Another visual check would be to look under the vehicle for transmission leaks. A spotted driveway is a good indication of leaks. After all visual checks have been made, take the vehicle on a road test before you move the car, give the vehicle a little gas. Do you hear any whining? This could indicate possible internal damage or wear. Check an automatic transmission for the way it engages gear. First shift from park to drive. Note how long it takes the transmission to engage then shift from drive to reverse and observe the amount of time it takes to engage. The transmission should engage firmly, not slide into gear, nor should it take very long to engage. At the same time, listen for noises, example banging, grinding, whining and squeaking. Any of these noises would indicate a worn or broken engine or transmission mount or possible internal problems. On newer vehicles, engine idle settings have a lot to do with transmission performance and engagement. If an engine is out of specifications (not performing properly, idle speed tampered with) the transmission will not operate properly.
When road testing the vehicle, observe transmission shift points when the transmission shift gears. The shift points should be smooth, yet positive and firm. You do not want the transmission to slip into gears or slam in. Both of these symptoms present a problem. Make sure you get the vehicle up to highway speed to ensure you have gone through all the gears after the car is at highway speed, depress the accelerator slightly to increase the speed to ensure that the transmission is not slipping and that the transmission down-shifts properly. If it does not, you may have a problem when trying to pass on the highway and subsequently an adjustment may be necessary.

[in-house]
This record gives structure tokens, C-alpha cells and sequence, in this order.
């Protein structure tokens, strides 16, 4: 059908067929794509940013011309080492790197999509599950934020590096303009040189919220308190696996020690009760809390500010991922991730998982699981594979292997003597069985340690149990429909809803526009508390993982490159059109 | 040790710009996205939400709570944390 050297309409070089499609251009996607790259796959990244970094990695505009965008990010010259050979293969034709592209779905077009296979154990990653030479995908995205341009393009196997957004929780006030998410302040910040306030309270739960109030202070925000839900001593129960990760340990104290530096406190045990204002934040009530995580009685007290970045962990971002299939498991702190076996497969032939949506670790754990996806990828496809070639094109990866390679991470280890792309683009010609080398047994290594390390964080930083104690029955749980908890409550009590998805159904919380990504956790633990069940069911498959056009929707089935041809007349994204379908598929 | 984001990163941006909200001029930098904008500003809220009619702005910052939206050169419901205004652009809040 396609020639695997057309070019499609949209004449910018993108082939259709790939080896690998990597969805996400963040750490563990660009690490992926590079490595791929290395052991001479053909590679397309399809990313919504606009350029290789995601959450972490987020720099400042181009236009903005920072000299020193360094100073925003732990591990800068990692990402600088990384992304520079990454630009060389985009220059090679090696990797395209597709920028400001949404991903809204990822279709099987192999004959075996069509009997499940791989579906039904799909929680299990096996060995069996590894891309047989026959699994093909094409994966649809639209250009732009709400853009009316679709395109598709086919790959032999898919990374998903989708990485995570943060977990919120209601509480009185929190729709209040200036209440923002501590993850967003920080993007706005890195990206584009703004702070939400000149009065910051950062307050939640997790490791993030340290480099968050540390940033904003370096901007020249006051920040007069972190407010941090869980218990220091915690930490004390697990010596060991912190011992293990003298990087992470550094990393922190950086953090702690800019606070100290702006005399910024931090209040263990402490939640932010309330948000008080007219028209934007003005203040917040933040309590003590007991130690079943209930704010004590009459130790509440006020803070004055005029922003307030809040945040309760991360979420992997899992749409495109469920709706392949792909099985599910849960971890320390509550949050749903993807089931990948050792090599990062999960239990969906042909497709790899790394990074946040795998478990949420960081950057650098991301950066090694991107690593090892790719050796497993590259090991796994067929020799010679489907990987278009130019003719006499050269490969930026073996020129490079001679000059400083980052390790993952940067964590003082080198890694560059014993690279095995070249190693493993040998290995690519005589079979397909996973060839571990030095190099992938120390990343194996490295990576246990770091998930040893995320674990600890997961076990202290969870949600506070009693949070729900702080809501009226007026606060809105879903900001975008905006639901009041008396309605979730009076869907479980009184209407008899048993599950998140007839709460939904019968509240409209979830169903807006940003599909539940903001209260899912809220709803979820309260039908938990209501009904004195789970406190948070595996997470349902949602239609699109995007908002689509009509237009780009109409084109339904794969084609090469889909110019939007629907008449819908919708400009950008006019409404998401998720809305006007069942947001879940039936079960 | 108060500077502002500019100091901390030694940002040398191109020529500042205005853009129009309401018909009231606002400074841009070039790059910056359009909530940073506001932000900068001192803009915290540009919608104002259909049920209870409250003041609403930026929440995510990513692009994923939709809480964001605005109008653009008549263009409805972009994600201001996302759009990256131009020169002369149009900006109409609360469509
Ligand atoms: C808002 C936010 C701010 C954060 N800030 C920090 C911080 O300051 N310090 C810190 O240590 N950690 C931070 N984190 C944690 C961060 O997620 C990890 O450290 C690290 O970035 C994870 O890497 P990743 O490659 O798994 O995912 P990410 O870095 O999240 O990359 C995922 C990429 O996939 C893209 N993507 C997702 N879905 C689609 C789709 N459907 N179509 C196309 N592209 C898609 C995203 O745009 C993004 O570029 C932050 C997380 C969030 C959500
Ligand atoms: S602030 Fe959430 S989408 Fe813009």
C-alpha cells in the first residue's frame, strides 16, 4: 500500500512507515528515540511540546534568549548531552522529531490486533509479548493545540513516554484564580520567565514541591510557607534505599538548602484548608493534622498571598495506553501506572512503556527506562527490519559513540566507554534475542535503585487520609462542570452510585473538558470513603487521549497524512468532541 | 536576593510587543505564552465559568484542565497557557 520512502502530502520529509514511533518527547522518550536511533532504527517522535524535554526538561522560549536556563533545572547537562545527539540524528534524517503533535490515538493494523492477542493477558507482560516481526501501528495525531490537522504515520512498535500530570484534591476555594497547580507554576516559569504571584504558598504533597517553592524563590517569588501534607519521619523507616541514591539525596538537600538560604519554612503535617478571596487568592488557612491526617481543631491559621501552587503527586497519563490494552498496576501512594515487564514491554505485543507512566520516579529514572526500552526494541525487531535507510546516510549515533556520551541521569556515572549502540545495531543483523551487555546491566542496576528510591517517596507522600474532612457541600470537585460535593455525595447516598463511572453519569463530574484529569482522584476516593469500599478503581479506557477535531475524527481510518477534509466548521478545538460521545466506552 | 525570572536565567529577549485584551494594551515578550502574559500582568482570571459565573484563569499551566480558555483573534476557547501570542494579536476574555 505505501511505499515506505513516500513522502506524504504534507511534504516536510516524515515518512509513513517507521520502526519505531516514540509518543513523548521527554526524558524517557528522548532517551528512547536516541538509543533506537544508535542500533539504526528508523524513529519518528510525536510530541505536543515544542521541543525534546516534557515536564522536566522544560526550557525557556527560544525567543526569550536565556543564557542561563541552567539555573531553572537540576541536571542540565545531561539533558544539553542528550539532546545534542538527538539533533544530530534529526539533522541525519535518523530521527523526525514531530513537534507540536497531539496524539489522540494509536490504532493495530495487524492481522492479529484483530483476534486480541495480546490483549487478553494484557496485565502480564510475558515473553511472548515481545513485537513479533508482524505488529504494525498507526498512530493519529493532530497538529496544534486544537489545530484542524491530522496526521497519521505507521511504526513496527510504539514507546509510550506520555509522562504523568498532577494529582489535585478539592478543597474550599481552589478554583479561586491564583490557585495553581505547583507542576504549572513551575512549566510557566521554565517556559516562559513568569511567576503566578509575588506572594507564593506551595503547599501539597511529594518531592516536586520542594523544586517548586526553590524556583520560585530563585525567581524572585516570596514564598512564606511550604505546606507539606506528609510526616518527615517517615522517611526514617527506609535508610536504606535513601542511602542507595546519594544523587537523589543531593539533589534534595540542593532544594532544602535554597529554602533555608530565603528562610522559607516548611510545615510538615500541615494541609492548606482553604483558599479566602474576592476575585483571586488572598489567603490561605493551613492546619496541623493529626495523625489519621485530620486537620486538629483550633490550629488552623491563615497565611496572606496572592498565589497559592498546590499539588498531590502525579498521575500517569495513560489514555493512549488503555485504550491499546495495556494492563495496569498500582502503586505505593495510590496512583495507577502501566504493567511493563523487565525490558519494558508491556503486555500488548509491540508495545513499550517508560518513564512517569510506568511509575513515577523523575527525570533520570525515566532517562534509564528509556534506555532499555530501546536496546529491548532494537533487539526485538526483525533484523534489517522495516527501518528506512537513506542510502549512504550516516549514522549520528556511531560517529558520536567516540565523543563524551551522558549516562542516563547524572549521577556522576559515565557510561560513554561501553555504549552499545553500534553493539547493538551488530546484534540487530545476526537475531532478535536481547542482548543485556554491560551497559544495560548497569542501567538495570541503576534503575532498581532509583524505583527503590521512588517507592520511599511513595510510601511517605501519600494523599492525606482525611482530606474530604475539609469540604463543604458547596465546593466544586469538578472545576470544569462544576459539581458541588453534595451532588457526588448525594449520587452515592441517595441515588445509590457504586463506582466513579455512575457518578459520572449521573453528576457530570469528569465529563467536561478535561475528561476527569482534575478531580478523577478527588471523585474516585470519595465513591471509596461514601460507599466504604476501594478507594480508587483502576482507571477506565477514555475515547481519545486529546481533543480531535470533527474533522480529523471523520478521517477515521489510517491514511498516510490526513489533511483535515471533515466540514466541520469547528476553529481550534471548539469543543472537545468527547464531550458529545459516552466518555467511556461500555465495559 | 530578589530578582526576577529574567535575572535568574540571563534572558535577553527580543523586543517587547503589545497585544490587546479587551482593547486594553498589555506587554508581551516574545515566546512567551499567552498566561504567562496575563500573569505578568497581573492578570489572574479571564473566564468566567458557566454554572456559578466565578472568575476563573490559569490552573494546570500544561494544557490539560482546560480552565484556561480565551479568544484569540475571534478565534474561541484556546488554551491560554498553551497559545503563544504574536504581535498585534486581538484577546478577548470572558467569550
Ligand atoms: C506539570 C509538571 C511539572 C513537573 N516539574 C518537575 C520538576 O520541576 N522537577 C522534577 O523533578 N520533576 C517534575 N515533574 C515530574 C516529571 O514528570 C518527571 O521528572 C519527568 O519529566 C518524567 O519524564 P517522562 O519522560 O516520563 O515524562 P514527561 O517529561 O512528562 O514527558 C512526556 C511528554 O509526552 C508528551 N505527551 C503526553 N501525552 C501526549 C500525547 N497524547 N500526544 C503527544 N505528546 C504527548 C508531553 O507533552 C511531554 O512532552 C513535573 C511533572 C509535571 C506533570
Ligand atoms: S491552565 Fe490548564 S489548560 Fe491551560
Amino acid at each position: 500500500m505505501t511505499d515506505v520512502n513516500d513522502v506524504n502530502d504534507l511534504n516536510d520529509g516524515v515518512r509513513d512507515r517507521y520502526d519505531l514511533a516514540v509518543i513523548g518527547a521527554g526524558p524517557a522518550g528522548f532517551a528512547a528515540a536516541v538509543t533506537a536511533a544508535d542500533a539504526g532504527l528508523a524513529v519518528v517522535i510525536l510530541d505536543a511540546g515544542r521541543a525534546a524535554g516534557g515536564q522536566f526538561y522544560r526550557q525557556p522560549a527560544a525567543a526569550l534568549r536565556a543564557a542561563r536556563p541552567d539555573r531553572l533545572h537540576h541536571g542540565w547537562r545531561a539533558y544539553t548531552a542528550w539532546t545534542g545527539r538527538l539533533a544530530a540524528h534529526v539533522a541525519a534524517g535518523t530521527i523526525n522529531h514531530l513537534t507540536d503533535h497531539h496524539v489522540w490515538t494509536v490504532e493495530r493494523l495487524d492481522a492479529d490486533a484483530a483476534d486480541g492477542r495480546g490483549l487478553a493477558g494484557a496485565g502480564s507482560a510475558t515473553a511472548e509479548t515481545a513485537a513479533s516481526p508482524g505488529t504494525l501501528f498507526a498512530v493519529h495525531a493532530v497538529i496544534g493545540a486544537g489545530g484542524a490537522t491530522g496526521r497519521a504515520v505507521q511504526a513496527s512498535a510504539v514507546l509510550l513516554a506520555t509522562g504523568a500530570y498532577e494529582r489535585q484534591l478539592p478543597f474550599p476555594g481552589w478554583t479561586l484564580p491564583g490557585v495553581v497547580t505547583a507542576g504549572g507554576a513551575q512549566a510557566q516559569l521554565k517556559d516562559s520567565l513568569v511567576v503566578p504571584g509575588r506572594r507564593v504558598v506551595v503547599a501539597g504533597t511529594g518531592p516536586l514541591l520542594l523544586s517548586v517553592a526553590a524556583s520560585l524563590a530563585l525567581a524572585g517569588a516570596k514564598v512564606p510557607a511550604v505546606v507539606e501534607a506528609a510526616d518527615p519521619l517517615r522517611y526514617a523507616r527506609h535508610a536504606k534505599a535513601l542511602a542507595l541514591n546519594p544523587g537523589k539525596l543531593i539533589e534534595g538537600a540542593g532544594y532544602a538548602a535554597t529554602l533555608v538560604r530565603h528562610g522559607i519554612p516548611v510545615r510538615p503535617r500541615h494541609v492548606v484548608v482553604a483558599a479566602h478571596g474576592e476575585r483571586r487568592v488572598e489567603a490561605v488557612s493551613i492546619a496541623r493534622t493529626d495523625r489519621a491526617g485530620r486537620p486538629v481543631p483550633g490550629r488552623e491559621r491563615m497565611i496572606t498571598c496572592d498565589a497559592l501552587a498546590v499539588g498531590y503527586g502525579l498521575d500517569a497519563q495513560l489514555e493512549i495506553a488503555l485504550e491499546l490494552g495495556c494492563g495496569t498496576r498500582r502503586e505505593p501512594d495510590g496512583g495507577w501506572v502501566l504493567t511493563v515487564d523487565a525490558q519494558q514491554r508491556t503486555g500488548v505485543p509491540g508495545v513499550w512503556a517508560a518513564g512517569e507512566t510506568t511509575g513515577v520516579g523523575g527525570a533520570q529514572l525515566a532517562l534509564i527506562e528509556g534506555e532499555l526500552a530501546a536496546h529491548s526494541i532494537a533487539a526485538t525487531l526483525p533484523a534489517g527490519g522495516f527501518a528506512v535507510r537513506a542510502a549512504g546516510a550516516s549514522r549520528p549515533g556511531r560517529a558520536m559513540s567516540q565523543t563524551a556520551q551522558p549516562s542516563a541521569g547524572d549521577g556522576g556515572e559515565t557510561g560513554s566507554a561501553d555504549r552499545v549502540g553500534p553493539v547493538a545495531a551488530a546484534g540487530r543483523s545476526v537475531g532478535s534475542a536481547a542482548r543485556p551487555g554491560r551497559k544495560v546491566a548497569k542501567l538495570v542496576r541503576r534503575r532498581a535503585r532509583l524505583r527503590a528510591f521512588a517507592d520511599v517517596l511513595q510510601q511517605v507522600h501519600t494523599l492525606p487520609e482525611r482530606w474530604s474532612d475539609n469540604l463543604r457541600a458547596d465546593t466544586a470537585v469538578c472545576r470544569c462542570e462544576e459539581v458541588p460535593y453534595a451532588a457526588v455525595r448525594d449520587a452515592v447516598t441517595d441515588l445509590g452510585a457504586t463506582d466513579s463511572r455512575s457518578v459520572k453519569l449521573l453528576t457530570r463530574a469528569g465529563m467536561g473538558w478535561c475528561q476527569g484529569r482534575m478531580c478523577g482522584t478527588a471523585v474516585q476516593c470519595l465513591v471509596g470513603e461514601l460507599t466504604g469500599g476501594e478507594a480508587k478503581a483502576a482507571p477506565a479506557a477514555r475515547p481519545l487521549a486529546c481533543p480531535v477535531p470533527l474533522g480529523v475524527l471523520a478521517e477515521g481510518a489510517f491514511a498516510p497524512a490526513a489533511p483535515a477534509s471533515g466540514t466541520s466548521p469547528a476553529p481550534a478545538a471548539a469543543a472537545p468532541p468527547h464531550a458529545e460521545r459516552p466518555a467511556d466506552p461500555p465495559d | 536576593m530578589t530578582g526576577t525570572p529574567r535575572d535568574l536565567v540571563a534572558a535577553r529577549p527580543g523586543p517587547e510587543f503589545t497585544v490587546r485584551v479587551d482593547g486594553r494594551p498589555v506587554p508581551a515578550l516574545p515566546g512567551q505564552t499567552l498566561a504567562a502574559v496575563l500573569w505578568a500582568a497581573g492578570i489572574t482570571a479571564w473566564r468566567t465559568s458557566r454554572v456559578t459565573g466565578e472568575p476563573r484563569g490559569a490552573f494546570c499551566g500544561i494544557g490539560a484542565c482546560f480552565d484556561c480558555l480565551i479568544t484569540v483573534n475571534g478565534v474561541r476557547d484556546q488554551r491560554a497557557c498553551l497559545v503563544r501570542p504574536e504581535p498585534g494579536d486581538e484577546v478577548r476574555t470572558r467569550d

It is better to buy a car free from rust and corrosion. Once corrosion finds its way into the bodywork of a car, it is very difficult and expensive to remove it successfully. Corrosion also weakens the structure of a car if it is located on the chassis and frame section close to the suspension areas. Always look underneath the sides and rear of the car to assess the level of corrosion. It is best to avoid buying a rusted car unless you do not have a choice!
Once the vehicle inspection is complete its time to check the documents.
This is the title book containing the vehicle and owner information. The registration book also contains the stamp of the Excise and Taxation department showing the date up to which the tax has been paid. Match this date with the tax paid date on the motor vehicle’s tax receipt.
Motor Vehicle Tax Receipt
This is a computer generated document which shows the vehicle information and the date up to which the motor vehicle tax has been paid.
Verification of the Documents
Before buying any used car the buyer is advised to visit the local Excise and Taxation department where the vehicle’s documents can be verified for authenticity. Before visiting the Excise and Taxation department, the buyer must have the vehicle’s registration, chassis and engine number ready.
To check vehicle and owner information you can visit here Online Vehicle Verification is available for most regions.